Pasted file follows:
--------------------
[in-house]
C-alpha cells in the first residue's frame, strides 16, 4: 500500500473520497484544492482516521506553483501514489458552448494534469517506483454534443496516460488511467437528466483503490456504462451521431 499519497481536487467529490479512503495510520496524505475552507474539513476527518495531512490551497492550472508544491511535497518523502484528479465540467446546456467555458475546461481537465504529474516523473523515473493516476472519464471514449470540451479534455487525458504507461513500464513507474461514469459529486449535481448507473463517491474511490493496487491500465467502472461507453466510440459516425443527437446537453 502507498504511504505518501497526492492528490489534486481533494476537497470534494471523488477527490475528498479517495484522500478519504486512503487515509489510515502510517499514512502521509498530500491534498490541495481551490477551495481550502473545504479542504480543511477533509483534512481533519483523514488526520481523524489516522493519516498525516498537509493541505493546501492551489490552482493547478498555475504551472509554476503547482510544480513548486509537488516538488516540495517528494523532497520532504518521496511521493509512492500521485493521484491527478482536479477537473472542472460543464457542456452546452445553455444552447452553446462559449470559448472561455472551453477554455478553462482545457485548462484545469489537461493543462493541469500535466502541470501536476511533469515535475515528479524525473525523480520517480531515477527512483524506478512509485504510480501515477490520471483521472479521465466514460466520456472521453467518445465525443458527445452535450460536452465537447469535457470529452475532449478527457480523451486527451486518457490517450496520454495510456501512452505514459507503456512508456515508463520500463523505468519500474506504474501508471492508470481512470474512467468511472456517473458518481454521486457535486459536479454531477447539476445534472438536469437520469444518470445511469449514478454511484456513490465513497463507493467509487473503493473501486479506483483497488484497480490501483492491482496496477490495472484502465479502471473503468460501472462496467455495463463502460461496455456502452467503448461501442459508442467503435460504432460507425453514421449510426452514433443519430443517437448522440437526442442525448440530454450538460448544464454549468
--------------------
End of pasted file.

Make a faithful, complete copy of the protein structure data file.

[in-house]
C-alpha cells in the first residue's frame, strides 16, 4: 500500500473520497484544492482516521506553483501514489458552448494534469517506483454534443496516460488511467437528466483503490456504462451521431 499519497481536487467529490479512503495510520496524505475552507474539513476527518495531512490551497492550472508544491511535497518523502484528479465540467446546456467555458475546461481537465504529474516523473523515473493516476472519464471514449470540451479534455487525458504507461513500464513507474461514469459529486449535481448507473463517491474511490493496487491500465467502472461507453466510440459516425443527437446537453 502507498504511504505518501497526492492528490489534486481533494476537497470534494471523488477527490475528498479517495484522500478519504486512503487515509489510515502510517499514512502521509498530500491534498490541495481551490477551495481550502473545504479542504480543511477533509483534512481533519483523514488526520481523524489516522493519516498525516498537509493541505493546501492551489490552482493547478498555475504551472509554476503547482510544480513548486509537488516538488516540495517528494523532497520532504518521496511521493509512492500521485493521484491527478482536479477537473472542472460543464457542456452546452445553455444552447452553446462559449470559448472561455472551453477554455478553462482545457485548462484545469489537461493543462493541469500535466502541470501536476511533469515535475515528479524525473525523480520517480531515477527512483524506478512509485504510480501515477490520471483521472479521465466514460466520456472521453467518445465525443458527445452535450460536452465537447469535457470529452475532449478527457480523451486527451486518457490517450496520454495510456501512452505514459507503456512508456515508463520500463523505468519500474506504474501508471492508470481512470474512467468511472456517473458518481454521486457535486459536479454531477447539476445534472438536469437520469444518470445511469449514478454511484456513490465513497463507493467509487473503493473501486479506483483497488484497480490501483492491482496496477490495472484502465479502471473503468460501472462496467455495463463502460461496455456502452467503448461501442459508442467503435460504432460507425453514421449510426452514433443519430443517437448522440437526442442525448440530454450538460448544464454549468